Alaska Reflections

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Hilary, Hannah and I were out driving around a few Sunday afternoons ago just exploring the country side around the Fish Trap BLM area.  This is area is dry and desert like with plenty of old volcanic lava flows poking out of the hillsides wherever one looks.  As we were driving Hilary noticed Hannah was really quiet in the back seat.  She asked Hannah what she was thinking about.

Hannah says, “Oh, the usual.”

Hmm, what is “the usual”?

“Hannah, what is the usual”, Hilary asked.

“Oh, I don’t want the trip to end.  I want to keep on going.  But I know it has to end so Daddy can get a job.  But I don’t want it to end.  We need to keep on going!” exclaims Hannah.

I totally agree with her sentiments.  It has been so wonderful to be able to just travel and see the countryside with the freedom to sit in one place or to move on whenever the mood struck us.  I realize what a significant blessing it is to be able to take the time off and have the financial resources to make a trip like this happen.  Even considering the blessing it is to have the financial resources we do, it has still taken a significant amount of commitment to our original ideas to pull this off.

It is one thing to think of a big plan and yet another thing entirely to make it happen.  We had our fair share of naysayers as well as those who provided whole hearted support.  In the midst of day to day life it is so easy to become lethargic in just living each day to such an extent that there were days when we really wondered if we could make this trip happen and realize our dreams.

I think the key to success for us was making a decision – boy was that hard to do – and then creating a plan to make sure we could follow through.  Without the plan we would have been overwhelmed with everything that needed to be done.  The plan allowed us to break down a seemingly daunting amount of work into bit size chunks spread out over the course of five months.  In the beginning it felt like we had forever – plenty of time to get everything done.  However, as the weeks went by and key decision points arrived the reality of what we were doing became much more real.  In those moments we asked ourselves if we were really sure this was such a good idea!  We would take time during those moments to go back through our original thinking and evaluate again the reasons for and against what we were doing.  Each time we evaluated our situation we arrived at the same conclusion – MOVE FORWARD.

Now here we are over four months later looking back at what we had been looking forward to realizing we have absolutely no regrets.  Now for sure, every single moment was not bliss.  Life still goes on.  We still wake up occasionally on the wrong side of the bed and there are still young female teenagers in the house.  Even with the realities of living life, we still had a great time on the whole and would repeat this trip again if we had it to do over.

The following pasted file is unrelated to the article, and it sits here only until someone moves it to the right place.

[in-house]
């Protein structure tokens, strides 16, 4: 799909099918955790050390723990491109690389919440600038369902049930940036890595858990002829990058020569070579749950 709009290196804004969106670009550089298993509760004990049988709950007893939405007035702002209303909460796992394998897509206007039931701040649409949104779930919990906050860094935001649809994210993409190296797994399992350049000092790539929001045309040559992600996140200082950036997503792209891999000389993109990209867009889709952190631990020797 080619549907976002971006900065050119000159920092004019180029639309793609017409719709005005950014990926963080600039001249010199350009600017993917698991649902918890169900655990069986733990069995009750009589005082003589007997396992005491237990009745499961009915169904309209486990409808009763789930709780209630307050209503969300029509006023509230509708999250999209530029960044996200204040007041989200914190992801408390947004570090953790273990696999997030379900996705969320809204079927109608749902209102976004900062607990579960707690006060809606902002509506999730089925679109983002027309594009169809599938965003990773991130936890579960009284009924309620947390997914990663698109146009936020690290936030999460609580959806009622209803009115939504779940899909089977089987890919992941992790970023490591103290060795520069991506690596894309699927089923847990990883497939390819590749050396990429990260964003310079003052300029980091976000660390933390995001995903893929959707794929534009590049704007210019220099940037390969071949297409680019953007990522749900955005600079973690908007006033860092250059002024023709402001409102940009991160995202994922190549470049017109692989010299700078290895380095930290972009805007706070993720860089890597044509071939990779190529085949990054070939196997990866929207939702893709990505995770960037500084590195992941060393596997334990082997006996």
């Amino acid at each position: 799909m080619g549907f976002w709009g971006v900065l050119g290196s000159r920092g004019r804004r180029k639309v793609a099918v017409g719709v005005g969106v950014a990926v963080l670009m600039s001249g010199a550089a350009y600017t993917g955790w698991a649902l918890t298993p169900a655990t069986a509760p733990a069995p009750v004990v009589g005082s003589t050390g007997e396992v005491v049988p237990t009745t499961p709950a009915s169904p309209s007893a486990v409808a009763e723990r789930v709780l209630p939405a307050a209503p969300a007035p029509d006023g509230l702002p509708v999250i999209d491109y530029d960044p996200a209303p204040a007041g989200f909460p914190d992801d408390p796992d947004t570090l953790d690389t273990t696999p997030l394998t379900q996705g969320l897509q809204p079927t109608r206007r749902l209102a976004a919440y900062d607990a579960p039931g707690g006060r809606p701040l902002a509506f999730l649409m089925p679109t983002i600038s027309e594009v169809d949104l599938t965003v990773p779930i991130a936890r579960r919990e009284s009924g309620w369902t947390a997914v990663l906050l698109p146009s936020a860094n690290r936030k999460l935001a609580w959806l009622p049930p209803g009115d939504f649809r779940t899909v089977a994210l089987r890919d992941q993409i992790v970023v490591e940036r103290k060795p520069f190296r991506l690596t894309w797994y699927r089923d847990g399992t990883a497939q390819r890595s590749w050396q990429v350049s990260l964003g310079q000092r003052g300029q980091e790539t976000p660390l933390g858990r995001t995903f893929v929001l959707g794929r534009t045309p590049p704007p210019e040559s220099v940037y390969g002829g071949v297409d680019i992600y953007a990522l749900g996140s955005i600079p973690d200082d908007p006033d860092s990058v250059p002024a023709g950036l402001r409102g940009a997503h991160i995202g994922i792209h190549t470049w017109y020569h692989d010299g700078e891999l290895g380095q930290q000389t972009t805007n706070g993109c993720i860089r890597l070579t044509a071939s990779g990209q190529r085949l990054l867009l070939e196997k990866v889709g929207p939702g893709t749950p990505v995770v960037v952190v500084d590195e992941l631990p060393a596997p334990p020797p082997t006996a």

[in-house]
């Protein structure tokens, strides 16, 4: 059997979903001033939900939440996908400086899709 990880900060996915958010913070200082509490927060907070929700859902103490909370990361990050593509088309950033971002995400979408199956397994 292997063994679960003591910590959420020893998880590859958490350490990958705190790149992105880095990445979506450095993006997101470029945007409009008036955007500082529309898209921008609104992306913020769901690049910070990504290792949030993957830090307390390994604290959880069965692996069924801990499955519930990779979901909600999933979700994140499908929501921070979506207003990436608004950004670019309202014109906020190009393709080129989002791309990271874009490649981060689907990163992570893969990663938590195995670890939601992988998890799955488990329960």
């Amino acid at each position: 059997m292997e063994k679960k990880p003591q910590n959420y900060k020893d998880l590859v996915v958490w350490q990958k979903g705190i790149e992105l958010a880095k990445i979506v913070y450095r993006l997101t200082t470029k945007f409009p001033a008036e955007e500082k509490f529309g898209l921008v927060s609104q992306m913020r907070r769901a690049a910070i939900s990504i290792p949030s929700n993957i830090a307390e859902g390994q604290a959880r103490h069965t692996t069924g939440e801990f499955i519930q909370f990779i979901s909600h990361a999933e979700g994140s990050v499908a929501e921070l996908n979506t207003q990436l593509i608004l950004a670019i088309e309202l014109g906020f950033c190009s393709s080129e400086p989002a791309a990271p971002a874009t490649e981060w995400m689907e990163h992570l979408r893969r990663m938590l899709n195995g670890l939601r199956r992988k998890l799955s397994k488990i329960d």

So, what did we learn this summer?

  • Each of us has a different appetite for adventure – or adventure comes in all forms
  • A new clutch can be put in pretty quickly, but takes 24 man hours to accomplish
  • Alaska is HUGE, no … REALLY HUGE
  • There are no grizzly bears in Alaska
  • Every single place we went we liked and would like to return and visit again
  • British Columbia is beautiful and worth exploring as a destination all to itself
  • British Columbia is expensive – food is expensive and taxes run around 17% depending upon locality
  • Hilary does much better with low humidity
  • It can be hard at times to be so close together 7×24 – individual personality quirks that would not normally bother someone else when living in a 1500 square foot house can become annoying in a hurry when living in less than 290 square feet
  • Traveling with pets is nicer for some of the family than for others

Some numbers:

  • Total miles driven in the bus: 11, 748
  • 1,445 gallons of diesel burned (not counting about 30 gallons burned to heat the bus and run the generator)
  • 262 hours of driving in the bus
  • 8.1 miles to the gallon average fuel economy
  • 44 miles an hour average speed for those 262 hours of driving
  • We drove an additional 5,000 miles in the Jeep in addition to those miles driven in the bus
  • $3,906 spent on diesel
  • $856 spent on gas
  • 30 nights spent in a campground
  • $494 spent on camping
  • $2,782 spent on repairs to the bus
  • $1,250 spent on repairs to the Jeep (including new tires)
  • $27 spent on propane (cooking only)
  • $257 spent on laundry cleaning (Laundromats)
  • $73 spent on bus and car washes
  • $4,123 spent on food – we have special dietary needs
  • $1,563 spent on entertainment – this would include eating out three times, boat journeys, book purchases, etc.
  • $23,560 total spent since we started this journey

Helpful Things or Things We Would Recommend

  • Find dump stations using sanidumps.com
  • Find free places to stay the night at freecampsights.net